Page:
Michel Tremblay is arguably Canada's best playwright and one of the world's great queer writers. Oddly, this play marks his first appearance at Canada's largest queer theatre. The reasons for his neglect are not easy to explain, but the clues are there.

Through the 80s and 90s, Toronto's theatre scene was a jealously guarded and highly competitive fiefdom. At the time, Tremblay was already a big enough name that his work overshadowed that of lesser artists. As well, he'd secured support at Toronto's Tarragon Theatre and because of that he may have seemed too mainstream for an indie theatre like Buddies. Last, but no means least, were his separatist leanings: he didn't like his work to be performed in English, however much English Canada showed a willingness to embrace him.

All of that aside, it's a pleasure to see his work again. He brings a glow and warmth to the lower-class Montreal neighbourhood he writes about in a way that makes Quebec culture charming to those of us who might otherwise find it an enigma. (He would hate that, of course, preferring to remain an enigma to the English "elite." Tant pis!)

Manon, Sandra and the Virgin Mary is Tremblay in his prime. Anger, irreverence and blasphemy crack open the facades of two bitter spinsters: the in-your-face drag queen Sandra and the religious fanatic Manon, neighbours in east-end Montreal, both of whom have quarrels to pick with the world and God.

Coming out of the theatrical revolution of the 70s, where traditional dramatics were being abandoned for a more declamatory style, Tremblay created a series of monologues for his characters to reveal themselves. With minimal onstage action, the drama is all in the words. The contrasts are jarring and explosive, with Manon describing her attempts, sometimes humorous and sometimes frightening, to purify herself for the coming of the Virgin, while Sandra narrates her efforts to purify herself for the arrival of her lover ... dressed as the Virgin.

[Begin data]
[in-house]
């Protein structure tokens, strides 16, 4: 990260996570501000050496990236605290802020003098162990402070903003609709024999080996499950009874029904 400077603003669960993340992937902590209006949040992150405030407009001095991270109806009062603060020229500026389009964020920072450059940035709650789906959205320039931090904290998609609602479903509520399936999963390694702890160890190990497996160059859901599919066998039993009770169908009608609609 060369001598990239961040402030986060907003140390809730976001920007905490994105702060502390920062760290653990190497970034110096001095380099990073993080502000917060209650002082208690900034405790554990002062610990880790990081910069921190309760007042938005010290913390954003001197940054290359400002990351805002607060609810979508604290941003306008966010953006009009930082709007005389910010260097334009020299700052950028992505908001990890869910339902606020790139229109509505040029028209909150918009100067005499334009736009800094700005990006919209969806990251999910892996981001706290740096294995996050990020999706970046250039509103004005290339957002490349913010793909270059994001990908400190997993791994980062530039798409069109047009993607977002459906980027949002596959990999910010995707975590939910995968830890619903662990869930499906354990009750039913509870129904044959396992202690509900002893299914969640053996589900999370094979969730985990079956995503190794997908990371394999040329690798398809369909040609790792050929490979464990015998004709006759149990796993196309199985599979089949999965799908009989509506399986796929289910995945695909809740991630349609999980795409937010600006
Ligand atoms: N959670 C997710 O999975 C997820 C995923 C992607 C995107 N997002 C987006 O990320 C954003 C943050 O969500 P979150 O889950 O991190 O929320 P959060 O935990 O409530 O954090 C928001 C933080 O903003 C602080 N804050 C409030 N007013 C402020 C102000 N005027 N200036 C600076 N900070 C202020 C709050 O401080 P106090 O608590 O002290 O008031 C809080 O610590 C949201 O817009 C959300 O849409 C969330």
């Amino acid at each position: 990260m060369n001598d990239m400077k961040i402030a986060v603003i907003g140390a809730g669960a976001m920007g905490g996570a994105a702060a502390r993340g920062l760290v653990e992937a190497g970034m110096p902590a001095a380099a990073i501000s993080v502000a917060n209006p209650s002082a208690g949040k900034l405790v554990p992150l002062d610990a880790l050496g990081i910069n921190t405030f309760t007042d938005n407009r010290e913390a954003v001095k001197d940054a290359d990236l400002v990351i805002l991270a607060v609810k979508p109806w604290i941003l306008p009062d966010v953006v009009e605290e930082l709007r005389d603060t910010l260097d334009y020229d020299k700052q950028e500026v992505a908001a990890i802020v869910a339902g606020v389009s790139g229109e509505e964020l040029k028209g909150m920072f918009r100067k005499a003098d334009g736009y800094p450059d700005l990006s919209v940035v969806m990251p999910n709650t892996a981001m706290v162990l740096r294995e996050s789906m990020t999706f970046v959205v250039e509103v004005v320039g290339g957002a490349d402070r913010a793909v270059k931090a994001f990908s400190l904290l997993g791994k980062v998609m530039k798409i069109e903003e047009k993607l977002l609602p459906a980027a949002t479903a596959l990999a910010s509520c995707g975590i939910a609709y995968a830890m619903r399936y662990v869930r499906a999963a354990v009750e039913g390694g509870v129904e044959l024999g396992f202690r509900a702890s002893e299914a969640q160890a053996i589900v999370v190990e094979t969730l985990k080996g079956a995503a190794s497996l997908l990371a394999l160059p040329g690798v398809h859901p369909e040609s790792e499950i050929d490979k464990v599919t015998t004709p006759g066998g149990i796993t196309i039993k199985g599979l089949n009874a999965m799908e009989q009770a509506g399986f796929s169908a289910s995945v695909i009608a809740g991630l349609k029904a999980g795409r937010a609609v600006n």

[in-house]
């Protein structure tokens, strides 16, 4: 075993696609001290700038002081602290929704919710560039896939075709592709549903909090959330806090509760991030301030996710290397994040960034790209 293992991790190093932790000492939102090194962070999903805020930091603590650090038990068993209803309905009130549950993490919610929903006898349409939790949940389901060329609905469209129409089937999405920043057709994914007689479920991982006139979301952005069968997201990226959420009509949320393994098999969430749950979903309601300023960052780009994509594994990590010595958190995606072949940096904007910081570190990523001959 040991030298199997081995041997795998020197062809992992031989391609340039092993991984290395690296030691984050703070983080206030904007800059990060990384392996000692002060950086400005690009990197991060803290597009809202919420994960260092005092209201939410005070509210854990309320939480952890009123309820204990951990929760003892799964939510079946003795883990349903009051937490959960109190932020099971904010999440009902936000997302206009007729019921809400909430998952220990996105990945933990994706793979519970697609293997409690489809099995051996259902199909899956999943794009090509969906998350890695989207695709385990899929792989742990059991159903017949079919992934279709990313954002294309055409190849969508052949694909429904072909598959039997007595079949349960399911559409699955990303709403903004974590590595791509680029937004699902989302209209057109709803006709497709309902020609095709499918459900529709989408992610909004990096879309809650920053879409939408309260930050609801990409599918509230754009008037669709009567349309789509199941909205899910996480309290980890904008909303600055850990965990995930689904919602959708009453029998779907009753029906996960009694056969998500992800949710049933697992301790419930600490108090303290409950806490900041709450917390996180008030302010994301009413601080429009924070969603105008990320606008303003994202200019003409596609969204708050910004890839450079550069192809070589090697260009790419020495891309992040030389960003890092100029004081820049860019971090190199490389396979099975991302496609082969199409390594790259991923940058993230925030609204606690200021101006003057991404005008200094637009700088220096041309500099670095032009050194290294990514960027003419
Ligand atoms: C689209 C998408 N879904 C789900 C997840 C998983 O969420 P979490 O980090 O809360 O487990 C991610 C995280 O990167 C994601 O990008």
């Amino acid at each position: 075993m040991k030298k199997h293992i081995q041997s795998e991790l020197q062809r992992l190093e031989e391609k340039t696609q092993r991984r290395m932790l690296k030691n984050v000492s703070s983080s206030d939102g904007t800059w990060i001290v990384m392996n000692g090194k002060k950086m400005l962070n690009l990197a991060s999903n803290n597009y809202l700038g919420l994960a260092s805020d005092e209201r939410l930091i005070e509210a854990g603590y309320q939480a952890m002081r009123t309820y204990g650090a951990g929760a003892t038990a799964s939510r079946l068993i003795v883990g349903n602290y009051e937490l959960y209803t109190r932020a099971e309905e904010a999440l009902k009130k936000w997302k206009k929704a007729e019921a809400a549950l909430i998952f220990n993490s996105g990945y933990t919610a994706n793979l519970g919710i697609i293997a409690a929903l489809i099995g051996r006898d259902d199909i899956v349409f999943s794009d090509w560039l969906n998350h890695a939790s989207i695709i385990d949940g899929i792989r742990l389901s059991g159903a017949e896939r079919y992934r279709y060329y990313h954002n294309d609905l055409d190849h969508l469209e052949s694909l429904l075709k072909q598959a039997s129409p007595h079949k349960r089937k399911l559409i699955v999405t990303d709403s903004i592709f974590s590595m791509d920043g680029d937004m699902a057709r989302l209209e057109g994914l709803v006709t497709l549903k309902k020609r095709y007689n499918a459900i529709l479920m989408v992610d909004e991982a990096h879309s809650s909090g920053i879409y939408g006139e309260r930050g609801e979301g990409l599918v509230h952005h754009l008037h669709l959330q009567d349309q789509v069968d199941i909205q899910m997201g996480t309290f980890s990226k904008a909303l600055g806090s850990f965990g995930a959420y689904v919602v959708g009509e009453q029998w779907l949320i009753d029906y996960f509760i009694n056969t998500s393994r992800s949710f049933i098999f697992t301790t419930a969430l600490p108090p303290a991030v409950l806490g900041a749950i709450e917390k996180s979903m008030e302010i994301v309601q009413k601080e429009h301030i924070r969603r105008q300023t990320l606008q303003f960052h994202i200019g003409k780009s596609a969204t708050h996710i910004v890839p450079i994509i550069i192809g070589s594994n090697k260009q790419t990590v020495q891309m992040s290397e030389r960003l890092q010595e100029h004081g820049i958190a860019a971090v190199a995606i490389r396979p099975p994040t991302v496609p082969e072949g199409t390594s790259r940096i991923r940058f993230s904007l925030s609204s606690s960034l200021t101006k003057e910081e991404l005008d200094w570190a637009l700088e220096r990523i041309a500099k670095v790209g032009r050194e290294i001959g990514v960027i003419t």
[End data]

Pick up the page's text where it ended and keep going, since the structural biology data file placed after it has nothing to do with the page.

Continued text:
The result is a mesmerizing collision of values and beliefs, with an apotheosis as moving as the descent into madness of Blanche DuBois, and hinging on a turn of phrase as slight as "the kindness of strangers" was to that femme.

In this production, Richard McMillan as Sandra almost literally takes flight, using little more than Tremblay's words to achieve lift-off, as the abused and misunderstood Sandra reveals her true nature beneath her gaudy fingernail polish and grotesque sexual fantasies. Meanwhile, Irene Poole gives us an emotionally stunted and frustrated Manon, groping blindly in her desperate attempts to find salvation in denying her human urges, while behind them a giant image of the Virgin Mary bleeds into view, overarching everything.



Manon, Sandra and the Virgin Mary. A Pleiades Theatre Production, translated and directed by John Van Burek, at Buddies In Bad Times Theatre. Running until February 2, 2014.


For Joni Mitchell fans, there is a rare treat in the December 2013 issue of Uncut Magazine. Known for revealing herself mostly through song, she seldom does so in print. In a remarkably unguarded and candid interview with Q's Jian Ghomeshi, Mitchell spouts some highly quotable comments on her pop superstar status ("We need goddesses--but I don't want to be one."), on celebrity ("...fame is a series of misunderstandings surrounding a name."), on her ego ("I'd rather have a real arrogance than a false humility."), and the creativity of van Gogh ("It's a lie so you see the truth.") The piece is refreshingly brash and fun and outspoken, even when she sounds cranky and curmudgeonly--which is often, but it's also when she is at her most entertaining and revealing. Enjoy this intimate moment with one of the greats.


All materials on this website copyright 2007 Design by Transform Interactive .\\edia